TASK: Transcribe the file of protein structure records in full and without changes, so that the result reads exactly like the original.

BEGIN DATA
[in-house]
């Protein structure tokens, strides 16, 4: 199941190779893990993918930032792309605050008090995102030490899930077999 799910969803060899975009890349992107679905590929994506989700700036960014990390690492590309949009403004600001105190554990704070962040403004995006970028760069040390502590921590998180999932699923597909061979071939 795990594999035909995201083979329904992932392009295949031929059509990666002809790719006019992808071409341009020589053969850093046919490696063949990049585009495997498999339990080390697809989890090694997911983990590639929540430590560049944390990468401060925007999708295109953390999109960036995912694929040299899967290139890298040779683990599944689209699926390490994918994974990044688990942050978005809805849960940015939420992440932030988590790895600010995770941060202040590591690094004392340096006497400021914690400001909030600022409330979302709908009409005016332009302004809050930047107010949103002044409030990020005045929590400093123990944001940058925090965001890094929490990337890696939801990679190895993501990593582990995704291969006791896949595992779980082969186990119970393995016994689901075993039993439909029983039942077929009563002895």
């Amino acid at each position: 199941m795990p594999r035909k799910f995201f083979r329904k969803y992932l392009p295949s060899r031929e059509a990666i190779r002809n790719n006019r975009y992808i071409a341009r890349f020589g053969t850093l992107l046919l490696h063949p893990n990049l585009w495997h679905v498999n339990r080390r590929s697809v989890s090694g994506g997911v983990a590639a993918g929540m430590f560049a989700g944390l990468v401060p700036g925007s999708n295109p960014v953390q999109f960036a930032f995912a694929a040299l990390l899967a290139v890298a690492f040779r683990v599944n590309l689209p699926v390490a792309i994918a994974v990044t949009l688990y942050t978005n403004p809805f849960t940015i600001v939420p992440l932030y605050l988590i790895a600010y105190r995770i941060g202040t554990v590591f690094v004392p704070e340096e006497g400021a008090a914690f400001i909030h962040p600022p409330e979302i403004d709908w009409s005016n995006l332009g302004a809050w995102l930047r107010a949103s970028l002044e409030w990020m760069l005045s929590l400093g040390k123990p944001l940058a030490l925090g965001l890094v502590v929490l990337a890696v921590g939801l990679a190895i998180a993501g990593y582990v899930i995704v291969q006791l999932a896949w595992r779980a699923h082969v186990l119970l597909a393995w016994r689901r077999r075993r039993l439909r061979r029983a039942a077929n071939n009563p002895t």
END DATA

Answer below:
[in-house]
């Protein structure tokens, strides 16, 4: 199941190779893990993918930032792309605050008090995102030490899930077999 799910969803060899975009890349992107679905590929994506989700700036960014990390690492590309949009403004600001105190554990704070962040403004995006970028760069040390502590921590998180999932699923597909061979071939 795990594999035909995201083979329904992932392009295949031929059509990666002809790719006019992808071409341009020589053969850093046919490696063949990049585009495997498999339990080390697809989890090694997911983990590639929540430590560049944390990468401060925007999708295109953390999109960036995912694929040299899967290139890298040779683990599944689209699926390490994918994974990044688990942050978005809805849960940015939420992440932030988590790895600010995770941060202040590591690094004392340096006497400021914690400001909030600022409330979302709908009409005016332009302004809050930047107010949103002044409030990020005045929590400093123990944001940058925090965001890094929490990337890696939801990679190895993501990593582990995704291969006791896949595992779980082969186990119970393995016994689901075993039993439909029983039942077929009563002895």
């Amino acid at each position: 199941m795990p594999r035909k799910f995201f083979r329904k969803y992932l392009p295949s060899r031929e059509a990666i190779r002809n790719n006019r975009y992808i071409a341009r890349f020589g053969t850093l992107l046919l490696h063949p893990n990049l585009w495997h679905v498999n339990r080390r590929s697809v989890s090694g994506g997911v983990a590639a993918g929540m430590f560049a989700g944390l990468v401060p700036g925007s999708n295109p960014v953390q999109f960036a930032f995912a694929a040299l990390l899967a290139v890298a690492f040779r683990v599944n590309l689209p699926v390490a792309i994918a994974v990044t949009l688990y942050t978005n403004p809805f849960t940015i600001v939420p992440l932030y605050l988590i790895a600010y105190r995770i941060g202040t554990v590591f690094v004392p704070e340096e006497g400021a008090a914690f400001i909030h962040p600022p409330e979302i403004d709908w009409s005016n995006l332009g302004a809050w995102l930047r107010a949103s970028l002044e409030w990020m760069l005045s929590l400093g040390k123990p944001l940058a030490l925090g965001l890094v502590v929490l990337a890696v921590g939801l990679a190895i998180a993501g990593y582990v899930i995704v291969q006791l999932a896949w595992r779980a699923h082969v186990l119970l597909a393995w016994r689901r077999r075993r039993l439909r061979r029983a039942a077929n071939n009563p002895t």